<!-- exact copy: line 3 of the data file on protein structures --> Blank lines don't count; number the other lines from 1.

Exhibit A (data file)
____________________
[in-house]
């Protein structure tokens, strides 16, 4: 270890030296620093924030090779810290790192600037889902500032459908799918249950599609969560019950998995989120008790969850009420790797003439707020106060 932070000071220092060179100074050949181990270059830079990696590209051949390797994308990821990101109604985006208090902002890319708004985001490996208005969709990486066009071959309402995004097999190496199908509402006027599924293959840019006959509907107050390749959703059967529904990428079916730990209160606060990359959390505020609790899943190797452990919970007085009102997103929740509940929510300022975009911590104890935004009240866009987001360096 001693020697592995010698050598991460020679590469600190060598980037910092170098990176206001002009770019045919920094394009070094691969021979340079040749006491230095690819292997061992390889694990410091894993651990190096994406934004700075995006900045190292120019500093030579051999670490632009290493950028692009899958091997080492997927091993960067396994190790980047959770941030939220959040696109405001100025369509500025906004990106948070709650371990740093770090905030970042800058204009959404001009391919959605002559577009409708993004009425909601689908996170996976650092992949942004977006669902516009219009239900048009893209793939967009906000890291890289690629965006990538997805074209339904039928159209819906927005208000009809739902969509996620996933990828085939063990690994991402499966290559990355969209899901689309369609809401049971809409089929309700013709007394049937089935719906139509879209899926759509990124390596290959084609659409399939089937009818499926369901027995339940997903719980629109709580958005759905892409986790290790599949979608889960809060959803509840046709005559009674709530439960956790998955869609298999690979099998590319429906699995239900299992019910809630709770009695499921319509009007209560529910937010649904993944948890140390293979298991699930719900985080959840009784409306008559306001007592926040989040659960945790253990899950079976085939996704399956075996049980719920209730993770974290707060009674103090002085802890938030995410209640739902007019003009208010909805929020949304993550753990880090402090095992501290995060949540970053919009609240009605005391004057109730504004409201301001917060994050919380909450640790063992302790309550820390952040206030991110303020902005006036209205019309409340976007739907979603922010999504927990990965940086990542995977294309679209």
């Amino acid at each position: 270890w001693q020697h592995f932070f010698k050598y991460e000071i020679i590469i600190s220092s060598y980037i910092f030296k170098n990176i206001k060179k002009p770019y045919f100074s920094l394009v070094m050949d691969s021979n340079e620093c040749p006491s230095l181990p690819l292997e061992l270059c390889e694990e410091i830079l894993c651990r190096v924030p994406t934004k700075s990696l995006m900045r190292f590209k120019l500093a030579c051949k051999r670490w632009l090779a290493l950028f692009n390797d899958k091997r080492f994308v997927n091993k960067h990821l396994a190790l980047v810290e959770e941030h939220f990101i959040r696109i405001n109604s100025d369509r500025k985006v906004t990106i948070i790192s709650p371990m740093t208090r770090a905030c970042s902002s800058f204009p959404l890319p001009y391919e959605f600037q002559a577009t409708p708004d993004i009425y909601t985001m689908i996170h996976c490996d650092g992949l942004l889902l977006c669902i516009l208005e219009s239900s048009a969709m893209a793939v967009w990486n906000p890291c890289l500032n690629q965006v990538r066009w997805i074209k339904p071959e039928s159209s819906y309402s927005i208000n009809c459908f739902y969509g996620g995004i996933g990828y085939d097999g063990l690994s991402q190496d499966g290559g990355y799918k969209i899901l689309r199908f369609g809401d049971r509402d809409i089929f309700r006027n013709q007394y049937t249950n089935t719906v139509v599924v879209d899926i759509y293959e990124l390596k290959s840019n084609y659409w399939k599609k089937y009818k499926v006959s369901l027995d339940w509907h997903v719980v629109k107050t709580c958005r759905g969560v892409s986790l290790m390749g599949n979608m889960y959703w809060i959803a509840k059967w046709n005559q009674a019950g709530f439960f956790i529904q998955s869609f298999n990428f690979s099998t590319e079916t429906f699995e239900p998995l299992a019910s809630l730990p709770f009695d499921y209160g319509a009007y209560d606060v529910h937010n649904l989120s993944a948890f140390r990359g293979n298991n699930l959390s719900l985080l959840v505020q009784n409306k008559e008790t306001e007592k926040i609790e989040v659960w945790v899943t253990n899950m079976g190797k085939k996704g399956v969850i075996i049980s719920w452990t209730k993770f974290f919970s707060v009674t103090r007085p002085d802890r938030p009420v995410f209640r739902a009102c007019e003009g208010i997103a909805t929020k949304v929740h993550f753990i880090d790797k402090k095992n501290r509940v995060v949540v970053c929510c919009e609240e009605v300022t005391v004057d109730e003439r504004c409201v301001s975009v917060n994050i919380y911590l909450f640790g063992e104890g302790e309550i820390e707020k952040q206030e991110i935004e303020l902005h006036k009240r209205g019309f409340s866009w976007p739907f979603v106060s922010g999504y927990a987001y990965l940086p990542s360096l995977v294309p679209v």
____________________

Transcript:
């Amino acid at each position: 270890w001693q020697h592995f932070f010698k050598y991460e000071i020679i590469i600190s220092s060598y980037i910092f030296k170098n990176i206001k060179k002009p770019y045919f100074s920094l394009v070094m050949d691969s021979n340079e620093c040749p006491s230095l181990p690819l292997e061992l270059c390889e694990e410091i830079l894993c651990r190096v924030p994406t934004k700075s990696l995006m900045r190292f590209k120019l500093a030579c051949k051999r670490w632009l090779a290493l950028f692009n390797d899958k091997r080492f994308v997927n091993k960067h990821l396994a190790l980047v810290e959770e941030h939220f990101i959040r696109i405001n109604s100025d369509r500025k985006v906004t990106i948070i790192s709650p371990m740093t208090r770090a905030c970042s902002s800058f204009p959404l890319p001009y391919e959605f600037q002559a577009t409708p708004d993004i009425y909601t985001m689908i996170h996976c490996d650092g992949l942004l889902l977006c669902i516009l208005e219009s239900s048009a969709m893209a793939v967009w990486n906000p890291c890289l500032n690629q965006v990538r066009w997805i074209k339904p071959e039928s159209s819906y309402s927005i208000n009809c459908f739902y969509g996620g995004i996933g990828y085939d097999g063990l690994s991402q190496d499966g290559g990355y799918k969209i899901l689309r199908f369609g809401d049971r509402d809409i089929f309700r006027n013709q007394y049937t249950n089935t719906v139509v599924v879209d899926i759509y293959e990124l390596k290959s840019n084609y659409w399939k599609k089937y009818k499926v006959s369901l027995d339940w509907h997903v719980v629109k107050t709580c958005r759905g969560v892409s986790l290790m390749g599949n979608m889960y959703w809060i959803a509840k059967w046709n005559q009674a019950g709530f439960f956790i529904q998955s869609f298999n990428f690979s099998t590319e079916t429906f699995e239900p998995l299992a019910s809630l730990p709770f009695d499921y209160g319509a009007y209560d606060v529910h937010n649904l989120s993944a948890f140390r990359g293979n298991n699930l959390s719900l985080l959840v505020q009784n409306k008559e008790t306001e007592k926040i609790e989040v659960w945790v899943t253990n899950m079976g190797k085939k996704g399956v969850i075996i049980s719920w452990t209730k993770f974290f919970s707060v009674t103090r007085p002085d802890r938030p009420v995410f209640r739902a009102c007019e003009g208010i997103a909805t929020k949304v929740h993550f753990i880090d790797k402090k095992n501290r509940v995060v949540v970053c929510c919009e609240e009605v300022t005391v004057d109730e003439r504004c409201v301001s975009v917060n994050i919380y911590l909450f640790g063992e104890g302790e309550i820390e707020k952040q206030e991110i935004e303020l902005h006036k009240r209205g019309f409340s866009w976007p739907f979603v106060s922010g999504y927990a987001y990965l940086p990542s360096l995977v294309p679209v």